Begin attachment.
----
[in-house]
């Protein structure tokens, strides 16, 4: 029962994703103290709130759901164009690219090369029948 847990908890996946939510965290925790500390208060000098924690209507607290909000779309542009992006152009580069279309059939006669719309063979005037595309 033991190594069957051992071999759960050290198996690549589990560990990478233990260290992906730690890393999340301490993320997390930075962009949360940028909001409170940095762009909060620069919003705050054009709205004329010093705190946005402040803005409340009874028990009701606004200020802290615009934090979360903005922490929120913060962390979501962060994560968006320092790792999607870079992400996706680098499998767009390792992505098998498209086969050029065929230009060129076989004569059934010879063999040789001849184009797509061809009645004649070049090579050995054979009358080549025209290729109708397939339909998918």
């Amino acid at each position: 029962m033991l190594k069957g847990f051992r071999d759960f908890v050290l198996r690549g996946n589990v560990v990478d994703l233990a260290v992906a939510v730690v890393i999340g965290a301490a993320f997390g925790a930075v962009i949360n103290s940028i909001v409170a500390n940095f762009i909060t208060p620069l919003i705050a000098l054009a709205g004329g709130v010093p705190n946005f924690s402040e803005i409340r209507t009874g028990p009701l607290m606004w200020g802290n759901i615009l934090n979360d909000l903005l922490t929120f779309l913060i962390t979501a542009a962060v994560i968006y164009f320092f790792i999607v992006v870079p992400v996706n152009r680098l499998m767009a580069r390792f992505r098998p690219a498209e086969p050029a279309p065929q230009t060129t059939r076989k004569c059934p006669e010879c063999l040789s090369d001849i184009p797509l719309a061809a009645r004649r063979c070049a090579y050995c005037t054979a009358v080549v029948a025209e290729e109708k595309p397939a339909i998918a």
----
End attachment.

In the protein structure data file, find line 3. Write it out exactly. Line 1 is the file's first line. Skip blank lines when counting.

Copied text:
């Amino acid at each position: 029962m033991l190594k069957g847990f051992r071999d759960f908890v050290l198996r690549g996946n589990v560990v990478d994703l233990a260290v992906a939510v730690v890393i999340g965290a301490a993320f997390g925790a930075v962009i949360n103290s940028i909001v409170a500390n940095f762009i909060t208060p620069l919003i705050a000098l054009a709205g004329g709130v010093p705190n946005f924690s402040e803005i409340r209507t009874g028990p009701l607290m606004w200020g802290n759901i615009l934090n979360d909000l903005l922490t929120f779309l913060i962390t979501a542009a962060v994560i968006y164009f320092f790792i999607v992006v870079p992400v996706n152009r680098l499998m767009a580069r390792f992505r098998p690219a498209e086969p050029a279309p065929q230009t060129t059939r076989k004569c059934p006669e010879c063999l040789s090369d001849i184009p797509l719309a061809a009645r004649r063979c070049a090579y050995c005037t054979a009358v080549v029948a025209e290729e109708k595309p397939a339909i998918a």